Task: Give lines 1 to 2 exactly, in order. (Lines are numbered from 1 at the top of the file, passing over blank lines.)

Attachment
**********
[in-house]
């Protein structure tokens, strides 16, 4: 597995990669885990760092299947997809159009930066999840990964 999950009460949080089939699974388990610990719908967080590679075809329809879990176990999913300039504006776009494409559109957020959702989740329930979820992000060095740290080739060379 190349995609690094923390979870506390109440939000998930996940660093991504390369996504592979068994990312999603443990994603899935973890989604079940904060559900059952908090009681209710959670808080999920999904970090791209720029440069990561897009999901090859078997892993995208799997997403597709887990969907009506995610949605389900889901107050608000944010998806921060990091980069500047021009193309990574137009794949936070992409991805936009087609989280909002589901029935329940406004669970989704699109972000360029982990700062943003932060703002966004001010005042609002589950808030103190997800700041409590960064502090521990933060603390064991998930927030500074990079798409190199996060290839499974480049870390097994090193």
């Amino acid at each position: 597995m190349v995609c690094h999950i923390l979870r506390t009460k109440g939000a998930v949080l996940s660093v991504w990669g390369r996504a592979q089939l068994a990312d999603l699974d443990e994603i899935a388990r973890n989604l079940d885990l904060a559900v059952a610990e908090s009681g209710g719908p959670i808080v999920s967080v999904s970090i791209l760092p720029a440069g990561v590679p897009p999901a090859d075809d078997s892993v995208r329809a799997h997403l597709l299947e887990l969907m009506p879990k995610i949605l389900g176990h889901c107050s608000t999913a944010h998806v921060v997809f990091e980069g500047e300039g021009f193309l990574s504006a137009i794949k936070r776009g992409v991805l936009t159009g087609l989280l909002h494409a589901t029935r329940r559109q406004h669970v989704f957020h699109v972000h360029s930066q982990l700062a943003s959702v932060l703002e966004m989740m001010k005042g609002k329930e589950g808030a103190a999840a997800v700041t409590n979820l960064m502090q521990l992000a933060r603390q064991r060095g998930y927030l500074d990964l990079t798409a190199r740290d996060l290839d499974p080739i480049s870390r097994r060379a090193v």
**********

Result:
[in-house]
């Protein structure tokens, strides 16, 4: 597995990669885990760092299947997809159009930066999840990964 999950009460949080089939699974388990610990719908967080590679075809329809879990176990999913300039504006776009494409559109957020959702989740329930979820992000060095740290080739060379 190349995609690094923390979870506390109440939000998930996940660093991504390369996504592979068994990312999603443990994603899935973890989604079940904060559900059952908090009681209710959670808080999920999904970090791209720029440069990561897009999901090859078997892993995208799997997403597709887990969907009506995610949605389900889901107050608000944010998806921060990091980069500047021009193309990574137009794949936070992409991805936009087609989280909002589901029935329940406004669970989704699109972000360029982990700062943003932060703002966004001010005042609002589950808030103190997800700041409590960064502090521990933060603390064991998930927030500074990079798409190199996060290839499974480049870390097994090193």